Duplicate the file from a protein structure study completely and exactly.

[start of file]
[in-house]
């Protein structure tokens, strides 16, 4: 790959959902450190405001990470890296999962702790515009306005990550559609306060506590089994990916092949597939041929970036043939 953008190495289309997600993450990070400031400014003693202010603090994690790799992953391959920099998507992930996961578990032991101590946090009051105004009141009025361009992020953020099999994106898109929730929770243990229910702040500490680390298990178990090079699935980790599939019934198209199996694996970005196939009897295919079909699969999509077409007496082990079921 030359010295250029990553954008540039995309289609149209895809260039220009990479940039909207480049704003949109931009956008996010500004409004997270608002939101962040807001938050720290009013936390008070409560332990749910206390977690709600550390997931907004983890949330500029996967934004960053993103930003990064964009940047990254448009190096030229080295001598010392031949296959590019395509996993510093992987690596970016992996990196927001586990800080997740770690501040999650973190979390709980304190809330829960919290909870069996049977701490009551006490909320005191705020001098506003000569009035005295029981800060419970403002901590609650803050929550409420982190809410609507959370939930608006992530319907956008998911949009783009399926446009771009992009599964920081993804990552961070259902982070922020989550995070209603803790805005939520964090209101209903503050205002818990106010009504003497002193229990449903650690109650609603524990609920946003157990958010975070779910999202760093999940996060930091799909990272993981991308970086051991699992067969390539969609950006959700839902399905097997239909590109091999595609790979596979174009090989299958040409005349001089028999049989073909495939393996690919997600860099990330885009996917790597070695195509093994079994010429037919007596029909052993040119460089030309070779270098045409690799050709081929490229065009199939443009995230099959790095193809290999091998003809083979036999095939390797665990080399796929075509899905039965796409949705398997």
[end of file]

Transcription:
[in-house]
């Protein structure tokens, strides 16, 4: 790959959902450190405001990470890296999962702790515009306005990550559609306060506590089994990916092949597939041929970036043939 953008190495289309997600993450990070400031400014003693202010603090994690790799992953391959920099998507992930996961578990032991101590946090009051105004009141009025361009992020953020099999994106898109929730929770243990229910702040500490680390298990178990090079699935980790599939019934198209199996694996970005196939009897295919079909699969999509077409007496082990079921 030359010295250029990553954008540039995309289609149209895809260039220009990479940039909207480049704003949109931009956008996010500004409004997270608002939101962040807001938050720290009013936390008070409560332990749910206390977690709600550390997931907004983890949330500029996967934004960053993103930003990064964009940047990254448009190096030229080295001598010392031949296959590019395509996993510093992987690596970016992996990196927001586990800080997740770690501040999650973190979390709980304190809330829960919290909870069996049977701490009551006490909320005191705020001098506003000569009035005295029981800060419970403002901590609650803050929550409420982190809410609507959370939930608006992530319907956008998911949009783009399926446009771009992009599964920081993804990552961070259902982070922020989550995070209603803790805005939520964090209101209903503050205002818990106010009504003497002193229990449903650690109650609603524990609920946003157990958010975070779910999202760093999940996060930091799909990272993981991308970086051991699992067969390539969609950006959700839902399905097997239909590109091999595609790979596979174009090989299958040409005349001089028999049989073909495939393996690919997600860099990330885009996917790597070695195509093994079994010429037919007596029909052993040119460089030309070779270098045409690799050709081929490229065009199939443009995230099959790095193809290999091998003809083979036999095939390797665990080399796929075509899905039965796409949705398997």